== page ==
alexa Manure-borne estrogens as potential environmental contaminants: a review.
Environmental Sciences

Environmental Sciences

Journal of Bioremediation & Biodegradation

Author(s): Hanselman TA, Graetz DA, Wilkie AC

Abstract Share this page

Abstract Livestock wastes are potential sources of endocrine disrupting compounds to the environment. Steroidal estrogen hormones such as estradiol, estrone, and estriol are a particular concern because there is evidence that low nanogram per liter concentrations of estrogens in water can adversely affect the reproductive biology of fish and other aquatic vertebrate species. We performed a literature review to assess the current state of science regarding estrogen physicochemical properties, livestock excretion, and the fate of manure-borne estrogens in the environment. Unconjugated steroidal estrogens have low solubility in water (0.8-13.3 mg L(-1)) and are moderately hydrophobic (log Kow 2.6-4.0). Cattle excrete mostly 17alpha-estradiol, 17beta-estradiol, estrone, and respective sulfated and glucuronidated counterparts, whereas swine and poultry excrete mostly 17beta-estradiol, estrone, estriol, and respective sulfated and glucuronidated counterparts. The environmental fate of estrogens is not clearly known. Laboratory-based studies have found that the biological activity of these compounds is greatly reduced or eliminated within several hours to days due to degradation and sorption. On the other hand, field studies have demonstrated that estrogens are sufficiently mobile and persistent to impact surface and groundwater quality. Future research should use standardized methods for the analysis of manure, soil, and water. More information is needed about the types and amounts of estrogens that exist in livestock wastes and the fate of manure-borne estrogens applied to agricultural lands. Field and laboratory studies should work toward revealing the mechanisms of estrogen degradation, sorption, and transport so that the risk of estrogen contamination of waterways can be minimized.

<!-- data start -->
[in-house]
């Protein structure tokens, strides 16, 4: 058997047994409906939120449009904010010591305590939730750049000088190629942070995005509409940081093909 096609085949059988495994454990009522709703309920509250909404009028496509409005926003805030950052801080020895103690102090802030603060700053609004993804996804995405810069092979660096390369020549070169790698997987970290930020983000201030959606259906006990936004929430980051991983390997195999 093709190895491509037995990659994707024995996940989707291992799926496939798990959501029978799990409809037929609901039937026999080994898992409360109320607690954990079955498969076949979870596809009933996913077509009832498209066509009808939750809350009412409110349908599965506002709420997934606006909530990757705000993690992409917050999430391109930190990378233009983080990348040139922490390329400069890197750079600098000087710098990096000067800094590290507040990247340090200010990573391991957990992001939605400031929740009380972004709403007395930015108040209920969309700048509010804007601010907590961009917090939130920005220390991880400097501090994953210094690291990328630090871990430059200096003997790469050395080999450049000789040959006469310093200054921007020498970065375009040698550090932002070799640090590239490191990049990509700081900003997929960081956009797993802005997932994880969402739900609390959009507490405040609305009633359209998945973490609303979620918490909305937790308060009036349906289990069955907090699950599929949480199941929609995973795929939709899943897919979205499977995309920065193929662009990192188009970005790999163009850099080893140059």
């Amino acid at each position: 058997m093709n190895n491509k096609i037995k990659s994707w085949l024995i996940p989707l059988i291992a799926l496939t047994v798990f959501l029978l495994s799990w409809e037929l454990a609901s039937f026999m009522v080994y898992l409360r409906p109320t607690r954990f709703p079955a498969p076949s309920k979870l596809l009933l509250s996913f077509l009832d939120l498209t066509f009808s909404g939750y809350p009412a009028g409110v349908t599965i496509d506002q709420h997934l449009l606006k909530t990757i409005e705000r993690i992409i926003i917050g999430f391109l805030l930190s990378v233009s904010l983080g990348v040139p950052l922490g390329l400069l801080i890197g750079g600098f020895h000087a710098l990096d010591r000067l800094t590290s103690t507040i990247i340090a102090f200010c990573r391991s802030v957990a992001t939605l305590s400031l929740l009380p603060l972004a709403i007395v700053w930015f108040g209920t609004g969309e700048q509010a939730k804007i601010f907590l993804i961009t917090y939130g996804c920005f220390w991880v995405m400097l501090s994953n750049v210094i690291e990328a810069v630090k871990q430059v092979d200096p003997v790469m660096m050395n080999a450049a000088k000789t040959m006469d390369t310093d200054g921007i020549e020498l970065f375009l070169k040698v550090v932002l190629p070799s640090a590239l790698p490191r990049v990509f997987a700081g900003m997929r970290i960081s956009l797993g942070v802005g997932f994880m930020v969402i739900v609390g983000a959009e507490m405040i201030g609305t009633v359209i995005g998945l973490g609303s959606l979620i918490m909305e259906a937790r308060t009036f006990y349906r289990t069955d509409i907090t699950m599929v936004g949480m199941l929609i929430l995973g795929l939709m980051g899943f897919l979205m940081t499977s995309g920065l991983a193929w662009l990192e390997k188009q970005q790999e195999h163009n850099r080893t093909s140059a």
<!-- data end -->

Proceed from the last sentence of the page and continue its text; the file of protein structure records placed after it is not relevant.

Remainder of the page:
This article was published in Environ Sci Technol and referenced in Journal of Bioremediation & Biodegradation

Relevant Expert PPTs

Relevant Speaker PPTs

Recommended Conferences

Relevant Topics

Peer Reviewed Journals
 
Make the best use of Scientific Research and information from our 700 + peer reviewed, Open Access Journals
International Conferences 2017-18
 
Meet Inspiring Speakers and Experts at our 3000+ Global Annual Meetings

Contact Us

 
© 2008-2017 OMICS International - Open Access Publisher. Best viewed in Mozilla Firefox | Google Chrome | Above IE 7.0 version
adwords